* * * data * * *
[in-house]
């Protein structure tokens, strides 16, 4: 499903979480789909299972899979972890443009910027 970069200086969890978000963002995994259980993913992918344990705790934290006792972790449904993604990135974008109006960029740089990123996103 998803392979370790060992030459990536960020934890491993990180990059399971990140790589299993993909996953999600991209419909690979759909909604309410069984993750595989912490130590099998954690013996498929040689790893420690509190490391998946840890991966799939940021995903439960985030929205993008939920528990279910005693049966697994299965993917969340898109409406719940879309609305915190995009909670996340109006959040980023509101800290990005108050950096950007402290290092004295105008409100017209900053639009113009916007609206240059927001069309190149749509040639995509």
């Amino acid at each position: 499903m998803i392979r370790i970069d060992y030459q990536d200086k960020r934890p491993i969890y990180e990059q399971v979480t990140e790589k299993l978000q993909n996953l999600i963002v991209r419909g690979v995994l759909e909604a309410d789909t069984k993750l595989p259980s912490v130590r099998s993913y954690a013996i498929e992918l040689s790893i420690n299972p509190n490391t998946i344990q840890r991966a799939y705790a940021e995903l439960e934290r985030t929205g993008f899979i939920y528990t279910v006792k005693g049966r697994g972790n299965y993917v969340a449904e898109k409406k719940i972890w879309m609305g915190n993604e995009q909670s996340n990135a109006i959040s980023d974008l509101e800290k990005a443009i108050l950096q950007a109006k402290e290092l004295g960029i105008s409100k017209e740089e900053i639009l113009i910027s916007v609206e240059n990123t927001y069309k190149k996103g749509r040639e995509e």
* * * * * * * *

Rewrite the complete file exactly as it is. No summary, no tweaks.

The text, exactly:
[in-house]
């Protein structure tokens, strides 16, 4: 499903979480789909299972899979972890443009910027 970069200086969890978000963002995994259980993913992918344990705790934290006792972790449904993604990135974008109006960029740089990123996103 998803392979370790060992030459990536960020934890491993990180990059399971990140790589299993993909996953999600991209419909690979759909909604309410069984993750595989912490130590099998954690013996498929040689790893420690509190490391998946840890991966799939940021995903439960985030929205993008939920528990279910005693049966697994299965993917969340898109409406719940879309609305915190995009909670996340109006959040980023509101800290990005108050950096950007402290290092004295105008409100017209900053639009113009916007609206240059927001069309190149749509040639995509």
């Amino acid at each position: 499903m998803i392979r370790i970069d060992y030459q990536d200086k960020r934890p491993i969890y990180e990059q399971v979480t990140e790589k299993l978000q993909n996953l999600i963002v991209r419909g690979v995994l759909e909604a309410d789909t069984k993750l595989p259980s912490v130590r099998s993913y954690a013996i498929e992918l040689s790893i420690n299972p509190n490391t998946i344990q840890r991966a799939y705790a940021e995903l439960e934290r985030t929205g993008f899979i939920y528990t279910v006792k005693g049966r697994g972790n299965y993917v969340a449904e898109k409406k719940i972890w879309m609305g915190n993604e995009q909670s996340n990135a109006i959040s980023d974008l509101e800290k990005a443009i108050l950096q950007a109006k402290e290092l004295g960029i105008s409100k017209e740089e900053i639009l113009i910027s916007v609206e240059n990123t927001y069309k190149k996103g749509r040639e995509e």